On The Road Again-Luke 24:13-35

This is not like Luke, the careful writer and precise physician because the particular details of this story make it difficult to know who and where.  First, we are told there are two travelers on the road to Emmaus, one named Cleopas and the other nameless; both who were probably with the eleven in Jerusalem.  Some think the other was Peter, because of the reference to Simon in v. 34.  Some think it was Cleopas’ wife, since women in the Bible are often left unnamed.  Luke was better than others at giving women their due, it seems unlikely he would have slighted that detail.

In Israel, there are three towns that claim to be Emmaus; Chambers of Commerce marketing religion.  No one is sure where the town of Emmaus was during Jesus’ time.  Manuscripts don’t help, even they differ over the whereabouts of Emmaus.  One text says Emmaus was seven miles from Jerusalem.  Other manuscripts say one hundred and sixty stadia, about eighteen miles.  Yet, there is no such place seven or eighteen miles from Jerusalem.  Perhaps the word Emmaus is the name of the other person, not the town.  This kind of reporting is not like Luke.

I’m not sure Luke is reporting facts, but reporting how the resurrection is a present event in the lives of people of every generation and in every land.  After all, Luke’s gospel was primarily written for the Gentile world.  The challenge of the next generation of those first believers is the same in every subsequent generation, will the story remain believable.  The details missing in the story work in favor of insuring the resurrection will remain relevant.  The resurrection happened with no witness, save women and the disciples who only see an empty tomb and angels.  On that same day, Jesus show up to two travelers, one of them unnamed, who are leaving Jerusalem for no named reason to a named town no one can place.  Jesus; reveals to them and us since he’s no longer confined to a dead body, tomb, or the past, he can show up to whoever, wherever, and whenever.

These two are trying to go on with their lives despite tragically losing the one who they had trusted their lives.  They are talking about him and the things that have happened, they can’t talk about anything else.  They had known him in the flesh, but they don’t recognize him as walked up beside them.  They don’t know him because they can’t know him as they once did.  They will have to come to know him as he is and will be always; showing up in their lives whether it be at the communion rail or family table.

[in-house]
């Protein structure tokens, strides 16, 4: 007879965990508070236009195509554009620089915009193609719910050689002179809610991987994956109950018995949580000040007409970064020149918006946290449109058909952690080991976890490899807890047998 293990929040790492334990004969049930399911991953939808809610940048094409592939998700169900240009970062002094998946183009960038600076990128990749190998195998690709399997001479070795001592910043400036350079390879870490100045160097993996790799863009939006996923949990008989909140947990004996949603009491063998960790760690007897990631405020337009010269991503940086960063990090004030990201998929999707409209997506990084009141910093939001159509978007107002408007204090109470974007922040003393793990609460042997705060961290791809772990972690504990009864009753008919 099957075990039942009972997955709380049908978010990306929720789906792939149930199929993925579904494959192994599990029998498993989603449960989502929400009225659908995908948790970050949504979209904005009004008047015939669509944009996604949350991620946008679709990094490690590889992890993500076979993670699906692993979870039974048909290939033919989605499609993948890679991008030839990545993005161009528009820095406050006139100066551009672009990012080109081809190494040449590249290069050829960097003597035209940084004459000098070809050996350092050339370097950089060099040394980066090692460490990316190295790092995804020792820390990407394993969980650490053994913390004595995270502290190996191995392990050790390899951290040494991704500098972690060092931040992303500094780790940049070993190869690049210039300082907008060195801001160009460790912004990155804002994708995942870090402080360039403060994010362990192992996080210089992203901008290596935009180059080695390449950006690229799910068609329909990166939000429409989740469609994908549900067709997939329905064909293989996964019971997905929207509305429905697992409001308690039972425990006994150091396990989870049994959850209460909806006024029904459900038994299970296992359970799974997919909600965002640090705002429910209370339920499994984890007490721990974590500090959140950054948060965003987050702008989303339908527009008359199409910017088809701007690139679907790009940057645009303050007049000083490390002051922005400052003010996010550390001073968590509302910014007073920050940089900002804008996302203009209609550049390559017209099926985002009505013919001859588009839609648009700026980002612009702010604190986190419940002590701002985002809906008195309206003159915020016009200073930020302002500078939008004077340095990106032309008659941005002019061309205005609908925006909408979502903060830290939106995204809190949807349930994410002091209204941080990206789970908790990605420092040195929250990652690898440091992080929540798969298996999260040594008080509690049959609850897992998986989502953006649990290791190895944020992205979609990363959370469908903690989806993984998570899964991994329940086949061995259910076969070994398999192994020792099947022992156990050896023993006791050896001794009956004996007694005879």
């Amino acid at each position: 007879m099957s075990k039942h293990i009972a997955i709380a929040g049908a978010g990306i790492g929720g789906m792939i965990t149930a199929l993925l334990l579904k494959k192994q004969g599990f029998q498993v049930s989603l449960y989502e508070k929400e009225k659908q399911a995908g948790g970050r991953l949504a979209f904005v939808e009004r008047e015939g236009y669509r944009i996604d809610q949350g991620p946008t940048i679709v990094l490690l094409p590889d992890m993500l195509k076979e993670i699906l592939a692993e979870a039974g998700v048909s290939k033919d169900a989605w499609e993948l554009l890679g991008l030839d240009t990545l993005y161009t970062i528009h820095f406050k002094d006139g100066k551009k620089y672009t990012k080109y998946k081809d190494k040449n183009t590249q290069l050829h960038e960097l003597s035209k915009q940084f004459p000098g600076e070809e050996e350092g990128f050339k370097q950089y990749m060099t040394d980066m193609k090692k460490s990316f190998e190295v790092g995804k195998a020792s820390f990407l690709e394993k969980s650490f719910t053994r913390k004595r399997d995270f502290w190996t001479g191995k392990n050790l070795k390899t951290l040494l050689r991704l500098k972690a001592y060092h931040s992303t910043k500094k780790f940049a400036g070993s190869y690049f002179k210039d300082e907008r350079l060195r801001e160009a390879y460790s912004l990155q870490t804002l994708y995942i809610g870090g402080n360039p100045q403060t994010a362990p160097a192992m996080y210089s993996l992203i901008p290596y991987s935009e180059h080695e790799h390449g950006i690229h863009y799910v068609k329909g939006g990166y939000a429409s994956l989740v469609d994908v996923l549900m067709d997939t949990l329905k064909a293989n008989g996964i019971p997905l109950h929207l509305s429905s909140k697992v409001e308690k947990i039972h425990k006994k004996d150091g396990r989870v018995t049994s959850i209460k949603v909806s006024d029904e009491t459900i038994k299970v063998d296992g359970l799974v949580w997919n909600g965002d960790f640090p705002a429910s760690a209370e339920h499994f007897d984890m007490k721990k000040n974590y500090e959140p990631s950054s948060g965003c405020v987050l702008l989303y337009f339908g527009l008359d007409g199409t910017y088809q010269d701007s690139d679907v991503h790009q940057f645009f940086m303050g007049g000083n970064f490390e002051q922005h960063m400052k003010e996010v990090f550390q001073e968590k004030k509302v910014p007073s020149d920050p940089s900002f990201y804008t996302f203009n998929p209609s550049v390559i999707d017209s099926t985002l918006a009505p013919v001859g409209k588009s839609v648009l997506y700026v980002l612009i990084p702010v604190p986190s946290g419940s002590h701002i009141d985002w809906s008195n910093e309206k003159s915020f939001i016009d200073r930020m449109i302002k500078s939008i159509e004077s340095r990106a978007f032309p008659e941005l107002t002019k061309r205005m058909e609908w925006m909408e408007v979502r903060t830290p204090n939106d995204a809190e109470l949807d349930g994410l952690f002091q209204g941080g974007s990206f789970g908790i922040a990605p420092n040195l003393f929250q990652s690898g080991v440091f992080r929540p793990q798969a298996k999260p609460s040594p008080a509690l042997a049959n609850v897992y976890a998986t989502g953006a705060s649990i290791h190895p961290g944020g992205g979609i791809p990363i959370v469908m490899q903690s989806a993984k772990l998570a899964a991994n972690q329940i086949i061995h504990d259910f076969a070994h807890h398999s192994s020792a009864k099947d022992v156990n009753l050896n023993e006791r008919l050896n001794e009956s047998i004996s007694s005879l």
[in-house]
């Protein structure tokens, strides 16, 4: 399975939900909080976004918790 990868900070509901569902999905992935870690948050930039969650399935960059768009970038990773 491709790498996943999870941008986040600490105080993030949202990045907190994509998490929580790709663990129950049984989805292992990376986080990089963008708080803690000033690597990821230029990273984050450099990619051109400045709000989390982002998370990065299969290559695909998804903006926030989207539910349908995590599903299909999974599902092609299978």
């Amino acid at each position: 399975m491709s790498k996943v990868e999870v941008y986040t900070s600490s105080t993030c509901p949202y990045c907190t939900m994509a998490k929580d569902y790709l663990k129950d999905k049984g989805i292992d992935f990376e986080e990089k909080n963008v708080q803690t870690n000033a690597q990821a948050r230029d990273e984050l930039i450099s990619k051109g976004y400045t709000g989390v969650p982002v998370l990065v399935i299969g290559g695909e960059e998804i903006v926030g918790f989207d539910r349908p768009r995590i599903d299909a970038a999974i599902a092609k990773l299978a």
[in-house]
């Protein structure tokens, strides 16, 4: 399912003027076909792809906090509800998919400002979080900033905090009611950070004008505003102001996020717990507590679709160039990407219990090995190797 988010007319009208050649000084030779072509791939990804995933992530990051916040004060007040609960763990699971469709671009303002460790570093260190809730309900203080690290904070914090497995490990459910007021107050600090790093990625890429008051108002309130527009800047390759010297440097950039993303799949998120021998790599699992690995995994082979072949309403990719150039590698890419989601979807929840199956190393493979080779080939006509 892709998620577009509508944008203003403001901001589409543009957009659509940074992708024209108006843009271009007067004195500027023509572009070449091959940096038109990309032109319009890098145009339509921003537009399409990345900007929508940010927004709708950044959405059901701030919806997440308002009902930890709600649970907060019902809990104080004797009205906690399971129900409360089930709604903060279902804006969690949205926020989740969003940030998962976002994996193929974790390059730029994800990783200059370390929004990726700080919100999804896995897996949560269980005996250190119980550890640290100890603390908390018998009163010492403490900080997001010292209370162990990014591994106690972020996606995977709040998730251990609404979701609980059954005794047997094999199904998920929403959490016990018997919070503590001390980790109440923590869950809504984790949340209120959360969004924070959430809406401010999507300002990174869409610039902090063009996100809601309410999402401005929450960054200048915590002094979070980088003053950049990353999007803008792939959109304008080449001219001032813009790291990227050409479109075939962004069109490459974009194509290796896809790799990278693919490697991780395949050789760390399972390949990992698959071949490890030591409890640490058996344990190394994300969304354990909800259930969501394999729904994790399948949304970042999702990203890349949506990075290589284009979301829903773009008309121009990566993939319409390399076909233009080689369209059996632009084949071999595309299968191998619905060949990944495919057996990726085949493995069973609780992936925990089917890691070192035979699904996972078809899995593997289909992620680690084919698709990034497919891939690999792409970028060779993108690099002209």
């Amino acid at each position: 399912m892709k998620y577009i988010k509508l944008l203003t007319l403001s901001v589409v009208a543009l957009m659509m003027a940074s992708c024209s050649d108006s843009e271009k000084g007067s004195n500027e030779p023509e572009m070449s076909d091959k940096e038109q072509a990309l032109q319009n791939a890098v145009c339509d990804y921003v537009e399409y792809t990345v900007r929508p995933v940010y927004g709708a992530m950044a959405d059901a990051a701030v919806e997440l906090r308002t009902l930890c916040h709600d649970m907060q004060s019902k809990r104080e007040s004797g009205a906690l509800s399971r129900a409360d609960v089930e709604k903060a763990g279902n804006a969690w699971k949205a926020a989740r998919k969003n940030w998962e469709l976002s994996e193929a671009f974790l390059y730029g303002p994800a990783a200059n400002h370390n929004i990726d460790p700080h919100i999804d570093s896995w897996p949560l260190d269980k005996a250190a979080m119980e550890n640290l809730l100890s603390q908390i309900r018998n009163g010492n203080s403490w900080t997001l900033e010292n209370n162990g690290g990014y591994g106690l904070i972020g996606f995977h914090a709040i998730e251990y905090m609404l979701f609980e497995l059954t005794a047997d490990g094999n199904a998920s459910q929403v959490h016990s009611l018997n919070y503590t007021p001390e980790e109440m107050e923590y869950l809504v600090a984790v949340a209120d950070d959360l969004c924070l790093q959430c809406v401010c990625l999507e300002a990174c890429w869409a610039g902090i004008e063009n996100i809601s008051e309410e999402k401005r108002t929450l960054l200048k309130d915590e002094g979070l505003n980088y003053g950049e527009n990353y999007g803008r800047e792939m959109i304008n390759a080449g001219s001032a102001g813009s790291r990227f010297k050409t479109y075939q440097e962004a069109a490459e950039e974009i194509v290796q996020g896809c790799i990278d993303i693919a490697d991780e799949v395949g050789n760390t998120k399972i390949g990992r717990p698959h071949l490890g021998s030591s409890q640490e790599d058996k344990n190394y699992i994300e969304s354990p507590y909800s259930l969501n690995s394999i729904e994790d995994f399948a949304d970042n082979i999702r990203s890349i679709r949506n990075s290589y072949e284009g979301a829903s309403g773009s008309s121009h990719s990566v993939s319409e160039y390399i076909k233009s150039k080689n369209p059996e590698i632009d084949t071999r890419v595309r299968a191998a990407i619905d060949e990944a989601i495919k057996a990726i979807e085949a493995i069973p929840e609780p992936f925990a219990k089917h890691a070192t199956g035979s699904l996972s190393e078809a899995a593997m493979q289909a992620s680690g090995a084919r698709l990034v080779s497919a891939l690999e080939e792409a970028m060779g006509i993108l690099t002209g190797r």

I think Luke leaves the person unknown so each of us can be with Cleopas; filling in our own name in the blank.  The unnamed traveler is no one; the unnamed traveler is everyone.  I also think he also leaves Emmaus indistinct to say Christ will find us wherever we are headed and whatever road we travel; walking alongside us whether we recognize him or not.  Emmaus is nowhere.  Emmaus is everywhere.

All of us are on a road from somewhere, literally or figuratively.  The exact details of the roads we travel only matter inasmuch as they could be the road Christ finds us.  We may be traveling from marriage to singleness, gladness to grief, or work to retirement, or even life to death; but Christ can find us.  Whether we think our lives are significant or not, we’re to pay attention to what is happening in our lives.  The Risen One shows up to both the anonymous loner or notorious achiever.  They both need the kind of saving love Christ offers from above to make them whole.

Some Christians suggest God’s plans are laid out, so when we come to a fork, there’s a road Christ will go with us, or we can choose to travel the other road alone.  This text shows whatever road we choose, God will meet us: sometimes blessing, other times chiding; sometimes urging us down that path, other times standing ahead; begging us to retrace our steps.  God knows who we are, and finds us wherever we are.

The most common faith story I hear in these times, is how a person grew up in a church where being good was the message.  Eventually, they grew tired trying to be good enough, so God will love them.  In fact, they knew they could not be good enough, and they weren’t sure they wanted to be.  So they left the church to explore different worlds.  Over time, the faith they thought they had left, had not really left them.  Or, the God they thought they had left, kept reappearing in places and faces they hadn’t anticipated; often outside the confines of the church.  They are now crafting a faith that is their own, instead of accepting what everyone tells they should believe.

This same theme is played out by people will tell of a past life of faith, but they gave up on God because of fallen leaders, people, or institutions.  It is unfortunate no one ever told them every biblical character had character problems.  Yet, despite their biblical flaws God didn’t give up on any one, at anytime.  Thus, for any of us to give up on God because of other people’s failures is too easy of a cop-out; and it prevents a person from experiencing the depth of the grace of God learned in walking the long road of faith.  

We mistakenly think the Bible is an account of our search for God, and a report of our findings.  Genesis’ first story sets the tone for the nature of the Good Book.  God goes for a walk in the cool of the evening, and calls out  to the hiding sin-ridden humans looking for them despite their failure.  Nothing has changed from that day to this day in our relationship to our Creator.  Faith is not the product of our own discovery.  It’s the product of being discovered by God on the road we are traveling.  God specializes in looking for us.  Sometimes that happens when we are looking and sometimes when we are not looking.  Any impulse to search for God is a homing instinct God placed in us to make us more open to being found.  The only place God works is right where we are.